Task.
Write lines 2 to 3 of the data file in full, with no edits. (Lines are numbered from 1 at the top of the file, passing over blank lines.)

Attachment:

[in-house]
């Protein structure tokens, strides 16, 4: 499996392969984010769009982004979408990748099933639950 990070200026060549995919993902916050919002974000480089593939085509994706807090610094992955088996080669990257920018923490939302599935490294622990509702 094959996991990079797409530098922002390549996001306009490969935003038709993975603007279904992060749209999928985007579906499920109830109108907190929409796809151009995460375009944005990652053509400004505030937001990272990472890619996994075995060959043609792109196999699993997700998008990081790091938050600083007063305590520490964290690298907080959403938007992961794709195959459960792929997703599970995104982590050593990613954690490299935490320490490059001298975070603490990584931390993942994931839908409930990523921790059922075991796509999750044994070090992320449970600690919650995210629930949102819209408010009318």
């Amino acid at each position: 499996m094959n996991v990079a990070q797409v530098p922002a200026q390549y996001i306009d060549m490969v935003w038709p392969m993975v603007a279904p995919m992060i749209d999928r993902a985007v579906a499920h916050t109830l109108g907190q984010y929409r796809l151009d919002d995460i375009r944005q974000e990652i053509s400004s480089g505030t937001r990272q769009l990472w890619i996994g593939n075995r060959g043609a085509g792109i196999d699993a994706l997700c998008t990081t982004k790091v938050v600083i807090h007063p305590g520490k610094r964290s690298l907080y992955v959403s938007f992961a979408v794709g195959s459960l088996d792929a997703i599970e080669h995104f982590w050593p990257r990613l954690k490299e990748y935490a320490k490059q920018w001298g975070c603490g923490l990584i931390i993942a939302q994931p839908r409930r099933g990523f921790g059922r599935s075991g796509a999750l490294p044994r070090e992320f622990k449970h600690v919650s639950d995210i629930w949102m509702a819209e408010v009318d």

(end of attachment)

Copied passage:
């Protein structure tokens, strides 16, 4: 499996392969984010769009982004979408990748099933639950 990070200026060549995919993902916050919002974000480089593939085509994706807090610094992955088996080669990257920018923490939302599935490294622990509702 094959996991990079797409530098922002390549996001306009490969935003038709993975603007279904992060749209999928985007579906499920109830109108907190929409796809151009995460375009944005990652053509400004505030937001990272990472890619996994075995060959043609792109196999699993997700998008990081790091938050600083007063305590520490964290690298907080959403938007992961794709195959459960792929997703599970995104982590050593990613954690490299935490320490490059001298975070603490990584931390993942994931839908409930990523921790059922075991796509999750044994070090992320449970600690919650995210629930949102819209408010009318």
């Amino acid at each position: 499996m094959n996991v990079a990070q797409v530098p922002a200026q390549y996001i306009d060549m490969v935003w038709p392969m993975v603007a279904p995919m992060i749209d999928r993902a985007v579906a499920h916050t109830l109108g907190q984010y929409r796809l151009d919002d995460i375009r944005q974000e990652i053509s400004s480089g505030t937001r990272q769009l990472w890619i996994g593939n075995r060959g043609a085509g792109i196999d699993a994706l997700c998008t990081t982004k790091v938050v600083i807090h007063p305590g520490k610094r964290s690298l907080y992955v959403s938007f992961a979408v794709g195959s459960l088996d792929a997703i599970e080669h995104f982590w050593p990257r990613l954690k490299e990748y935490a320490k490059q920018w001298g975070c603490g923490l990584i931390i993942a939302q994931p839908r409930r099933g990523f921790g059922r599935s075991g796509a999750l490294p044994r070090e992320f622990k449970h600690v919650s639950d995210i629930w949102m509702a819209e408010v009318d």